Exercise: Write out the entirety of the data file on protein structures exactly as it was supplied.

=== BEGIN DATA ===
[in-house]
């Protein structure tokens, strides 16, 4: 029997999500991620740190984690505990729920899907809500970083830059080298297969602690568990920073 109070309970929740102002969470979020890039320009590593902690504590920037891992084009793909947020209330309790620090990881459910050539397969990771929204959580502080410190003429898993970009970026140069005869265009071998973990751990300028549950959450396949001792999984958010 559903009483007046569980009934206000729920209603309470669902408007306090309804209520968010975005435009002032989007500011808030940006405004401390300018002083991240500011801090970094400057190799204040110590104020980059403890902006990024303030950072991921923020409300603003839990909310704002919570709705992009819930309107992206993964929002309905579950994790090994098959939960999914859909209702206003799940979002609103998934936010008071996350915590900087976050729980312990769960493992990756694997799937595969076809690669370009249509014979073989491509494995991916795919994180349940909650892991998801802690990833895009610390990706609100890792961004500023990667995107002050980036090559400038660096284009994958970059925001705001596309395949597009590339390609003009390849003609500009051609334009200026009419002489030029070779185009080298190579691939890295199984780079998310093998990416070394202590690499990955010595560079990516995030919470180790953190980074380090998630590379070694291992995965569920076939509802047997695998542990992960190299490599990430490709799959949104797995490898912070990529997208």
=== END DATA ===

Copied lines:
[in-house]
């Protein structure tokens, strides 16, 4: 029997999500991620740190984690505990729920899907809500970083830059080298297969602690568990920073 109070309970929740102002969470979020890039320009590593902690504590920037891992084009793909947020209330309790620090990881459910050539397969990771929204959580502080410190003429898993970009970026140069005869265009071998973990751990300028549950959450396949001792999984958010 559903009483007046569980009934206000729920209603309470669902408007306090309804209520968010975005435009002032989007500011808030940006405004401390300018002083991240500011801090970094400057190799204040110590104020980059403890902006990024303030950072991921923020409300603003839990909310704002919570709705992009819930309107992206993964929002309905579950994790090994098959939960999914859909209702206003799940979002609103998934936010008071996350915590900087976050729980312990769960493992990756694997799937595969076809690669370009249509014979073989491509494995991916795919994180349940909650892991998801802690990833895009610390990706609100890792961004500023990667995107002050980036090559400038660096284009994958970059925001705001596309395949597009590339390609003009390849003609500009051609334009200026009419002489030029070779185009080298190579691939890295199984780079998310093998990416070394202590690499990955010595560079990516995030919470180790953190980074380090998630590379070694291992995965569920076939509802047997695998542990992960190299490599990430490709799959949104797995490898912070990529997208």